27.  The rehabilitation program for Bulgargaz continues to be implemented. The company, however, concluded 2000 with a 2 million leva loss from its core activities (the total loss taking into account several one-off financial charges was 95 million leva), while remaining current on all its obligations. The company intends to improve its economic and financial performance in 2001, including through intensifying its efforts to raise collection rates from 93 percent in 2000 to 95 percent this year. It will also act promptly to prevent the build-up of arrears by major customers, DHCs in particular. Moreover, a privatization strategy for the gas distribution companies will be submitted to the Council of Ministers and parliament for approval during 2001. We also expect that once the amendments to the Energy Act are in place, large customers will be able to contract gas supplies from suppliers other than Bulgargaz and have access to the gas network at a nondiscriminatory fee under secondary regulations to be developed by SERC.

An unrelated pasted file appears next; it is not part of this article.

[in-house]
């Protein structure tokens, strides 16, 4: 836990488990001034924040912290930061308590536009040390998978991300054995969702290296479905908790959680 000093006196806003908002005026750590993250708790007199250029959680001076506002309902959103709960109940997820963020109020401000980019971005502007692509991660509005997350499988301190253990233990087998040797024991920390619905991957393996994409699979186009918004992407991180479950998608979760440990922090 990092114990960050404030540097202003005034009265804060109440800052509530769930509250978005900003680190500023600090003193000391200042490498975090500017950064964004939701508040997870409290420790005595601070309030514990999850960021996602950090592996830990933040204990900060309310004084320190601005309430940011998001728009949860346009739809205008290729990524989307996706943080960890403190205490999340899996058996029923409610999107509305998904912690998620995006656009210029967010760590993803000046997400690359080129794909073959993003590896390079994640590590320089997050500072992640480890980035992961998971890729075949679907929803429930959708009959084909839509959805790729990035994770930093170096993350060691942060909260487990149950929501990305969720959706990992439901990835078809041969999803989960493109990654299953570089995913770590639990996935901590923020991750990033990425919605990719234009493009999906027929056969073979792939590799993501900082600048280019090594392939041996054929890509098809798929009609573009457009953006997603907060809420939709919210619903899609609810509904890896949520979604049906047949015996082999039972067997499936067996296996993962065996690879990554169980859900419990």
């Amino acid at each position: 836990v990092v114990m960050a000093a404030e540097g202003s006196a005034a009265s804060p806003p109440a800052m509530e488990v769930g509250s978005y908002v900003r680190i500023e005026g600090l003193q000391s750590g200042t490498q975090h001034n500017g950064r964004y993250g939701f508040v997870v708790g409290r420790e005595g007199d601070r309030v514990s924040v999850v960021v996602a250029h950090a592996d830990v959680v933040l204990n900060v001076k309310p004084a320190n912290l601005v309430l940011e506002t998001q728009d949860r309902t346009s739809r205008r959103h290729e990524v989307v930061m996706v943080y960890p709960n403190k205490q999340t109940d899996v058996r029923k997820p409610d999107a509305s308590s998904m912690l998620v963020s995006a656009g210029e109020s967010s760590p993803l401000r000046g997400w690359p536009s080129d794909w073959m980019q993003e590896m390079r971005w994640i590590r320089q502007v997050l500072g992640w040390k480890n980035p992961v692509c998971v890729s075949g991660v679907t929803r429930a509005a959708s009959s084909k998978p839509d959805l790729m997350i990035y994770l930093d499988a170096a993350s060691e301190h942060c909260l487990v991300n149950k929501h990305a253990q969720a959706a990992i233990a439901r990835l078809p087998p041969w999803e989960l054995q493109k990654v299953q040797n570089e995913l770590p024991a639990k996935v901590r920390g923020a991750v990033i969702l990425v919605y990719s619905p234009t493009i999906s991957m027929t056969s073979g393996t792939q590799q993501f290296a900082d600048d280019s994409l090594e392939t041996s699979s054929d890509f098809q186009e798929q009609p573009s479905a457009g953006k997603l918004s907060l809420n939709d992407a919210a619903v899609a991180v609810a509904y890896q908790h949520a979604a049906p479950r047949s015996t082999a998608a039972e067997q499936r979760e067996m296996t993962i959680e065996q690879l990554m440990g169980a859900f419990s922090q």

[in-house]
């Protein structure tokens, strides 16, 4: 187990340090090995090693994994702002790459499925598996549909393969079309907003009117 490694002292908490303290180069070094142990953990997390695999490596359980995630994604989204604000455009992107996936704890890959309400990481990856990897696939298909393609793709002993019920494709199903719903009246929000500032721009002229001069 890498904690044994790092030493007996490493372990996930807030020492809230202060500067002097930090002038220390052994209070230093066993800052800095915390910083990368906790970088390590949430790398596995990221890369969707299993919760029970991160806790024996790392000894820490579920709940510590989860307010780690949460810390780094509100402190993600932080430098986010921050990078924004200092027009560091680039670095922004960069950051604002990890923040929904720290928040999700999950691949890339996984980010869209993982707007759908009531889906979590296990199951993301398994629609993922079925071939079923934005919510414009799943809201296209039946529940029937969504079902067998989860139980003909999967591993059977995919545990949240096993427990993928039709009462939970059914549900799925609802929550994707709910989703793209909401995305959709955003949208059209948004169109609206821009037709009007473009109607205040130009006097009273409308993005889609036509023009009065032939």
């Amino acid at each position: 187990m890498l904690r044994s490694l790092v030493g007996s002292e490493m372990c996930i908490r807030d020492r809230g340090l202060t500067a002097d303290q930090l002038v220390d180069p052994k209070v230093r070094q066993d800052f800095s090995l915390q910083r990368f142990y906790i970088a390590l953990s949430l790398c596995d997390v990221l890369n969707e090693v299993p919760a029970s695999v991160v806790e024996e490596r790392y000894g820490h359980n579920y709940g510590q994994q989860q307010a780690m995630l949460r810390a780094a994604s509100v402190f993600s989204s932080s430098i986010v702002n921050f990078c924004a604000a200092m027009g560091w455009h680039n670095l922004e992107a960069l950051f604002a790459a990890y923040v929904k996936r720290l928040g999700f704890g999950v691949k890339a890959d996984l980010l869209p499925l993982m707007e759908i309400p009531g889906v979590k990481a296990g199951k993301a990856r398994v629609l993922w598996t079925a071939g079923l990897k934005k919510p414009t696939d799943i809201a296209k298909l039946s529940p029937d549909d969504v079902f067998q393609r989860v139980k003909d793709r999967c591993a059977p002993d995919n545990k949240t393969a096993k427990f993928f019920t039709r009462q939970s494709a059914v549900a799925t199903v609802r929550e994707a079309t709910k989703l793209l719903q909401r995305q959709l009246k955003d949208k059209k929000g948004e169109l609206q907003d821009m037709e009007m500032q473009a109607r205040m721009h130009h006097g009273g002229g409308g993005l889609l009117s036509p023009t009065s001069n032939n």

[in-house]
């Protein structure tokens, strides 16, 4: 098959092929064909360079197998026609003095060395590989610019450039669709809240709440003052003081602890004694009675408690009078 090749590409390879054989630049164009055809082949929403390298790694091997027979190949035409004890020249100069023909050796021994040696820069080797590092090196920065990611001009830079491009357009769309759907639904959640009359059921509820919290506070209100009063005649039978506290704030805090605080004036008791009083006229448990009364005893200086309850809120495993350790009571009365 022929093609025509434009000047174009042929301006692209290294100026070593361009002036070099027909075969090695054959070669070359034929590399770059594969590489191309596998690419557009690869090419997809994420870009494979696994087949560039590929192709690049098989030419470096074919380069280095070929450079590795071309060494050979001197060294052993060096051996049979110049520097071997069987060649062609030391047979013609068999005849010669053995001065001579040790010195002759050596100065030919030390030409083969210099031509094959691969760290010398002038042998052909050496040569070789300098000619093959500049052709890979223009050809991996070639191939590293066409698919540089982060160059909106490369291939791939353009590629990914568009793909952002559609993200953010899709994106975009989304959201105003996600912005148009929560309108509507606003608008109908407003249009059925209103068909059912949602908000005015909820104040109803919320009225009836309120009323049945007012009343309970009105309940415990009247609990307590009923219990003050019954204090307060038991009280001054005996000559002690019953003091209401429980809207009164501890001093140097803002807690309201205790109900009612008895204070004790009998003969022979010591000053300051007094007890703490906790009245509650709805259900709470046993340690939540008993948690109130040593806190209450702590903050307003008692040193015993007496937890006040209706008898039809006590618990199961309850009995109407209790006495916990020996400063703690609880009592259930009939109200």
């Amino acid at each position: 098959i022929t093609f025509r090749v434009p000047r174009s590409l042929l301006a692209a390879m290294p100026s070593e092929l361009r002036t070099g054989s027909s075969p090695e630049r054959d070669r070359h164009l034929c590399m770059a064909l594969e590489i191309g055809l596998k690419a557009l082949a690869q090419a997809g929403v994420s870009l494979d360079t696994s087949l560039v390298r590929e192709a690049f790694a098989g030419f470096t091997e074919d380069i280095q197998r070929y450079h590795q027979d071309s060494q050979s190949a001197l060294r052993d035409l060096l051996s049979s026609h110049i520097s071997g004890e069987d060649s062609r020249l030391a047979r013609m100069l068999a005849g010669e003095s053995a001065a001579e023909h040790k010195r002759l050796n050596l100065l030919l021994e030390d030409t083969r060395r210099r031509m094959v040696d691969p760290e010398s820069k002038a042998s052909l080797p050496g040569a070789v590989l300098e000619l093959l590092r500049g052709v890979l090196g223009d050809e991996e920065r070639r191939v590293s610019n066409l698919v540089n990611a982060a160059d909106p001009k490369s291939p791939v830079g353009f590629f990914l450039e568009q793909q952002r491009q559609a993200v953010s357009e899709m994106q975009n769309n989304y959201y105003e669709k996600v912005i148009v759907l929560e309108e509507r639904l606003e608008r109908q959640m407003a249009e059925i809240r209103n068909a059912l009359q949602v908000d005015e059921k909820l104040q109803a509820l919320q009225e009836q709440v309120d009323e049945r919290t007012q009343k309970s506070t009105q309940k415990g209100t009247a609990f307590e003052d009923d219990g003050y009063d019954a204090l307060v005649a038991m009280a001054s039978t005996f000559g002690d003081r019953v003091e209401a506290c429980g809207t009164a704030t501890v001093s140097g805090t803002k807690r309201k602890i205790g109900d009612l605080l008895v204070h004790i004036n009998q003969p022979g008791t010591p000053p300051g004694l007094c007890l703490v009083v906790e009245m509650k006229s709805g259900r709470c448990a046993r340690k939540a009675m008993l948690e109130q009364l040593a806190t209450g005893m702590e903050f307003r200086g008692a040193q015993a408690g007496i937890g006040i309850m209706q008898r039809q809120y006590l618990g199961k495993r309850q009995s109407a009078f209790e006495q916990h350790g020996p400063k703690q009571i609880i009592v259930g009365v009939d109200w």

28.  The restructuring of the coal sector is proceeding in line with the revised action plan adopted in June 2000. This plan aims at closing unviable coal mine sections, and preparing viable mining companies for privatization. In line with the plan, in the second half of 2000 we put 5 nonviable coal mine companies into liquidation. Technical liquidation in these companies has already started and will be completed as soon as technically feasible, except in sections of mines for which private investors have expressed interest by mid-2001. The financing of the liquidation activities will be limited to the budgeted 35 million leva in 2001, and we will not allow budgetary support for technical liquidation to be used for the continuation of coal mining activities. In addition, we have opened the privatization procedure for 11 coal mining companies, and will complete the process following the approval by the Council of Ministers and parliament of a privatization strategy for the coal sector.